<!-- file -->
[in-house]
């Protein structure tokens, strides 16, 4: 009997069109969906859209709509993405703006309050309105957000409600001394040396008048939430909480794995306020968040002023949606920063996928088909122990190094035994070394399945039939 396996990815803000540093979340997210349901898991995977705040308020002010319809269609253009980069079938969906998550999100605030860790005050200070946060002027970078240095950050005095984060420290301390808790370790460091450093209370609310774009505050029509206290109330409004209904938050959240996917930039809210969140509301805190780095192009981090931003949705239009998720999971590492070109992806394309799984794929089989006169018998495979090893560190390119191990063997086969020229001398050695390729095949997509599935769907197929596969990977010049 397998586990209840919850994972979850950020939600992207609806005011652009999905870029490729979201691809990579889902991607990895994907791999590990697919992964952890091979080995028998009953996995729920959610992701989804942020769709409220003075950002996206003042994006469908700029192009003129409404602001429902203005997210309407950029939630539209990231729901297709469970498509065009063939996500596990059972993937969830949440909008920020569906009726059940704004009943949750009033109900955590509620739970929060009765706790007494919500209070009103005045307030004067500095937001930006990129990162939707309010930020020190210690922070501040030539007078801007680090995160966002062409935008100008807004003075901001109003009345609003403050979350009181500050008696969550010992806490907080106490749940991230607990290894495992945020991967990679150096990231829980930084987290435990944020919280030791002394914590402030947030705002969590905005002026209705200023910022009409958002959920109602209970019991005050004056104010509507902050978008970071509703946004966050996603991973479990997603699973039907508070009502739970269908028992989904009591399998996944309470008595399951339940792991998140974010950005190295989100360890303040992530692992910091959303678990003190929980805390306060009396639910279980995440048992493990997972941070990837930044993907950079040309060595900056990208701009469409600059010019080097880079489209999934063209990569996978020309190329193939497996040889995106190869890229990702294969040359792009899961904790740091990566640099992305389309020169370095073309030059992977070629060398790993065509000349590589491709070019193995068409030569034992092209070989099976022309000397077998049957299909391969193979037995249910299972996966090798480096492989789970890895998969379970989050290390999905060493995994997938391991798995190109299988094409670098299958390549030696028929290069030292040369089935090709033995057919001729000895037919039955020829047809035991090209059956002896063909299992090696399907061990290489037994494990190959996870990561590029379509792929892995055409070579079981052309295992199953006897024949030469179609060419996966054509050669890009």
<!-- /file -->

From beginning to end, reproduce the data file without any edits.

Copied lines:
[in-house]
């Protein structure tokens, strides 16, 4: 009997069109969906859209709509993405703006309050309105957000409600001394040396008048939430909480794995306020968040002023949606920063996928088909122990190094035994070394399945039939 396996990815803000540093979340997210349901898991995977705040308020002010319809269609253009980069079938969906998550999100605030860790005050200070946060002027970078240095950050005095984060420290301390808790370790460091450093209370609310774009505050029509206290109330409004209904938050959240996917930039809210969140509301805190780095192009981090931003949705239009998720999971590492070109992806394309799984794929089989006169018998495979090893560190390119191990063997086969020229001398050695390729095949997509599935769907197929596969990977010049 397998586990209840919850994972979850950020939600992207609806005011652009999905870029490729979201691809990579889902991607990895994907791999590990697919992964952890091979080995028998009953996995729920959610992701989804942020769709409220003075950002996206003042994006469908700029192009003129409404602001429902203005997210309407950029939630539209990231729901297709469970498509065009063939996500596990059972993937969830949440909008920020569906009726059940704004009943949750009033109900955590509620739970929060009765706790007494919500209070009103005045307030004067500095937001930006990129990162939707309010930020020190210690922070501040030539007078801007680090995160966002062409935008100008807004003075901001109003009345609003403050979350009181500050008696969550010992806490907080106490749940991230607990290894495992945020991967990679150096990231829980930084987290435990944020919280030791002394914590402030947030705002969590905005002026209705200023910022009409958002959920109602209970019991005050004056104010509507902050978008970071509703946004966050996603991973479990997603699973039907508070009502739970269908028992989904009591399998996944309470008595399951339940792991998140974010950005190295989100360890303040992530692992910091959303678990003190929980805390306060009396639910279980995440048992493990997972941070990837930044993907950079040309060595900056990208701009469409600059010019080097880079489209999934063209990569996978020309190329193939497996040889995106190869890229990702294969040359792009899961904790740091990566640099992305389309020169370095073309030059992977070629060398790993065509000349590589491709070019193995068409030569034992092209070989099976022309000397077998049957299909391969193979037995249910299972996966090798480096492989789970890895998969379970989050290390999905060493995994997938391991798995190109299988094409670098299958390549030696028929290069030292040369089935090709033995057919001729000895037919039955020829047809035991090209059956002896063909299992090696399907061990290489037994494990190959996870990561590029379509792929892995055409070579079981052309295992199953006897024949030469179609060419996966054509050669890009």